Southern Enduro Champs was the first race of the year for me, having just moved house I was not as prepared as I usually like to be, as everyone know moving takes forever, having spent the whole day packing my car I headed off in beautiful sunshine. Driving towards Minehead the view was incredible, being so close to the
Bristol channel the National park has a beautiful sea view back drop.
On arrival I set up my car for sleeping in and settled down with some beers to catch up with everyone, thats one of the great things about racing is the chance to catch up with all of your race buddies who you wouldn’t normally get to see. Not only that there are always new people to meet.
Setting off for practice on Saturday we headed out of the race village up a very long and slow climb, we’d been advised by the locals to ride the furthest stages first and work our way back. Our first run was down stage 2, the hardest stage, it was steep, off camber and loamy, every corner gave way as you rode into it so was
difficult to gauge speed and how hard to push, then came a super steep loamy corner that was near vertical, we watched several people crash into the tree on the outside line and several crash into the non existent berm at the bottom. Having decide we weren’t taking the slow line we had to do it. Having passed that secion
with relief it didn’t get much easier and we all made it down the rest of the stage with a mix of terror and nervous excitement.
Following that stages 3 and 4 mellowed out abit but both were tight with off camber multi line sections, plenty to get caught up on if you ended up on the wrong line, thankfully there was a great singe track transition bringing some relief and smile compared to some of the arduous fireroad climbs on other transitions. Headed back towards the race village stages 5 and 6 were both freshly cut super loamy with off camber corners but not so steep, despit not being so steep there was plenty to get caught out by which resulted in me faceplanting into the loam and having a mouth full. Much to the amusment of my friends. Moving on from that and a couple more brown pow hip slides later practice was done and the only thing on everyones minds was stage 2. debating if we should practice again we decided against it, other riders had said it was changing every hour so it probably wouldn’t be the same by race day. Not only that the climb was mega and we didnt want it to become more of a nemisis if we had a fall on it.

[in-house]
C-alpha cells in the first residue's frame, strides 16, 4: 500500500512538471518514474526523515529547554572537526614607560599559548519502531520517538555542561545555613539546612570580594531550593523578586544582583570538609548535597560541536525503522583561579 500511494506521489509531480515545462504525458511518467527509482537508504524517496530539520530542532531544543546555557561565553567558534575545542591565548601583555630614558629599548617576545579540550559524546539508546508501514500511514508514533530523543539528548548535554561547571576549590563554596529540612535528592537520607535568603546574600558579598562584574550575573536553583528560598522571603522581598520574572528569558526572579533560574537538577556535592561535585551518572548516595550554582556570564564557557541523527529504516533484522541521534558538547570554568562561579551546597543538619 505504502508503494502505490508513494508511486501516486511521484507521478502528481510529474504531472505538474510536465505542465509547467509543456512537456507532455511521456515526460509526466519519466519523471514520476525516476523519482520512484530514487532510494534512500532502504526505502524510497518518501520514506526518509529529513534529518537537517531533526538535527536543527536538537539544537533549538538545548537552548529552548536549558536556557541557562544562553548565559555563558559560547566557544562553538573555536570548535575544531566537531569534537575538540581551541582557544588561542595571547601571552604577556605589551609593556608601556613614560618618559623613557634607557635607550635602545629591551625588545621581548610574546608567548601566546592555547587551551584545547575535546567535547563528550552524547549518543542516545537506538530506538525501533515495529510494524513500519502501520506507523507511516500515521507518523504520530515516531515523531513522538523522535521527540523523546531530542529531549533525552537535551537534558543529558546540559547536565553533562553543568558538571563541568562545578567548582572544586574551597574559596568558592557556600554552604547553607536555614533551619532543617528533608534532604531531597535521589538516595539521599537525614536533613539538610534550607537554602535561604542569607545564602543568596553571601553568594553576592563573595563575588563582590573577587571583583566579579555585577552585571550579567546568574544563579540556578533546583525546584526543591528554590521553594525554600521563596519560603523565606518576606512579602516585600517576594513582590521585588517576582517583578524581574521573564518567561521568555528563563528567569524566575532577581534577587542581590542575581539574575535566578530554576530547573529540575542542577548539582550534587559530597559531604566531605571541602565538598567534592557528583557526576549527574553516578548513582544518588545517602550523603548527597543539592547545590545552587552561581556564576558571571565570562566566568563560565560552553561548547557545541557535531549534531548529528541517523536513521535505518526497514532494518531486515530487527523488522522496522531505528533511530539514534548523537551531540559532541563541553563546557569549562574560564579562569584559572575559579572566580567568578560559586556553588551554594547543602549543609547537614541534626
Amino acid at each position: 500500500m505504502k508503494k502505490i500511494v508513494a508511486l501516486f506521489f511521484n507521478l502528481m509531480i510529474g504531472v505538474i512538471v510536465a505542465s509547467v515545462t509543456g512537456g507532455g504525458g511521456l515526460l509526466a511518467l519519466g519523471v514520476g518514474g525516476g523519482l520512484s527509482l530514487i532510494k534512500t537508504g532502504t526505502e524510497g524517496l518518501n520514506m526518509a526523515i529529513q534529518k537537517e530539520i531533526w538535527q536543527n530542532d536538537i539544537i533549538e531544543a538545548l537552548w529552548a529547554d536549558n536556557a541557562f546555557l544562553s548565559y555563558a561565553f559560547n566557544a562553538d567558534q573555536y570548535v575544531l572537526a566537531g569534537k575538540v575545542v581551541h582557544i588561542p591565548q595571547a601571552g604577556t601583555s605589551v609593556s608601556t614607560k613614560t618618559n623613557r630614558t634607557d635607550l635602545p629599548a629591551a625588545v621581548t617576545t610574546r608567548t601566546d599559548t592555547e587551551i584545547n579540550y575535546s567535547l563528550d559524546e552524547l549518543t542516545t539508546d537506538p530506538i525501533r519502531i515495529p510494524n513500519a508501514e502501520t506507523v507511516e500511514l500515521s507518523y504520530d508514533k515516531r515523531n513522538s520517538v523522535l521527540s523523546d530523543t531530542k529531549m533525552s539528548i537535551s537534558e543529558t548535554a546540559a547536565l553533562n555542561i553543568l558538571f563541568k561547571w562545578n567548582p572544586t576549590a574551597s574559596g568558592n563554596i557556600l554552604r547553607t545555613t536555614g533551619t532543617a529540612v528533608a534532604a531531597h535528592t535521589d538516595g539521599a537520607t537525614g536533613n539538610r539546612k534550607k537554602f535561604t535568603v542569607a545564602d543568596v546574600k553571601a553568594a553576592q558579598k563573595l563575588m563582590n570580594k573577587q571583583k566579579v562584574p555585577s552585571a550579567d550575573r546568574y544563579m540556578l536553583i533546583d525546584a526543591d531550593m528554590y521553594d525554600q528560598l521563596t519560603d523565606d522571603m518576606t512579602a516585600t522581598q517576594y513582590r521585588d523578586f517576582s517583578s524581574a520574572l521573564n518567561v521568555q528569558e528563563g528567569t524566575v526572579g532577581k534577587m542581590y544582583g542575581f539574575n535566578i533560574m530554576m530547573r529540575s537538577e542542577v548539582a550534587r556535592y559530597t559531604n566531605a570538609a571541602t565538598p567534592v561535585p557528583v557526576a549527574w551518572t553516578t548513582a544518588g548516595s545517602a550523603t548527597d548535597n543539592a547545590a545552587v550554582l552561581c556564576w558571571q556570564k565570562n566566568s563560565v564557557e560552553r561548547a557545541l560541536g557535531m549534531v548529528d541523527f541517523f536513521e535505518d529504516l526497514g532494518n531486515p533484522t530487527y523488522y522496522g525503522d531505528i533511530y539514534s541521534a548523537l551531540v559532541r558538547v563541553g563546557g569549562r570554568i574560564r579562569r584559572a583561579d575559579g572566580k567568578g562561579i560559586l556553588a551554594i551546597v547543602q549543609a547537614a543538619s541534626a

Photo credit: Kasia Fiszer Photography
So after another great nights sleep in the car helped along by some rum and good banter the night before I was up and ready to race. Still glorious sunshine we headed out, stage one was a great run but stage 2 caught me out where I didn’t expect to have any issues, in fairness I lost it on one of the loose steep corners so
it wasn’t an underated crash site. I fell hard on the ground with one cleat still in so wriggled around trying to get detatched from my bike. Without any thoughts I jumped up and grabed my bike but the force from the tree had twisted my handle bars on my steerer so my front wheel faced sideways, with no time to do a proper job
on it I straightened it between my legs and jumped on and kept going, my googles also still covered in dust. I still had to face the steepest part of the course tentative on the front of the bike knowing the steerer was loose and peering though my googles trying to see what I could.
Recovered from stage 2 the rest of the day was a lot less eventfull and in places I rode well but knew I wasn’t riding my best, I tried to keep focoused and look up but I didn’t have that flow or get that buzz when you know your riding really well. It’s taken me years to conquer my race nerves but I’ll never be a natural racer. The
best I could do was keep a clear mind and enjoy the day for what it was, great trails with great friends. I always enjoy race weekends despite my inability to put a good time down and I usually finish with a respectible time so i’ll turn my attentions to the next event and make the most of that too.